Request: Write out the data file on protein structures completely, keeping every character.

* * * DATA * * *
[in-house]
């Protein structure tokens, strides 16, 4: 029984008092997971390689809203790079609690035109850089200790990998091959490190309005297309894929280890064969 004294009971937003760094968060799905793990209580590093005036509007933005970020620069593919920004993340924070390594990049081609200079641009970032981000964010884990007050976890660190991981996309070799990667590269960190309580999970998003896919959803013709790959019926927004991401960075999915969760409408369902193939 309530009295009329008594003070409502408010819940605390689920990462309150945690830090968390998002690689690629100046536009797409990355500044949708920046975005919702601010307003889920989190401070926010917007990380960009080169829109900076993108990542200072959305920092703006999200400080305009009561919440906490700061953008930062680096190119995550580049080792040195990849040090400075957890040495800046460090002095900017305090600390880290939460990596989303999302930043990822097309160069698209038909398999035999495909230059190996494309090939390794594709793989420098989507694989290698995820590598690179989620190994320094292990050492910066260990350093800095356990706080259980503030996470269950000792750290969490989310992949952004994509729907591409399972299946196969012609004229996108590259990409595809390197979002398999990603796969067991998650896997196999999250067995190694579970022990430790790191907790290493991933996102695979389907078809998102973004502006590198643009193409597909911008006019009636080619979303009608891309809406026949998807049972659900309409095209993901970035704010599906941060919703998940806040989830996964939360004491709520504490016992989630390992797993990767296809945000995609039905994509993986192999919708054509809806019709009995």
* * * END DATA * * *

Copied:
[in-house]
């Protein structure tokens, strides 16, 4: 029984008092997971390689809203790079609690035109850089200790990998091959490190309005297309894929280890064969 004294009971937003760094968060799905793990209580590093005036509007933005970020620069593919920004993340924070390594990049081609200079641009970032981000964010884990007050976890660190991981996309070799990667590269960190309580999970998003896919959803013709790959019926927004991401960075999915969760409408369902193939 309530009295009329008594003070409502408010819940605390689920990462309150945690830090968390998002690689690629100046536009797409990355500044949708920046975005919702601010307003889920989190401070926010917007990380960009080169829109900076993108990542200072959305920092703006999200400080305009009561919440906490700061953008930062680096190119995550580049080792040195990849040090400075957890040495800046460090002095900017305090600390880290939460990596989303999302930043990822097309160069698209038909398999035999495909230059190996494309090939390794594709793989420098989507694989290698995820590598690179989620190994320094292990050492910066260990350093800095356990706080259980503030996470269950000792750290969490989310992949952004994509729907591409399972299946196969012609004229996108590259990409595809390197979002398999990603796969067991998650896997196999999250067995190694579970022990430790790191907790290493991933996102695979389907078809998102973004502006590198643009193409597909911008006019009636080619979303009608891309809406026949998807049972659900309409095209993901970035704010599906941060919703998940806040989830996964939360004491709520504490016992989630390992797993990767296809945000995609039905994509993986192999919708054509809806019709009995």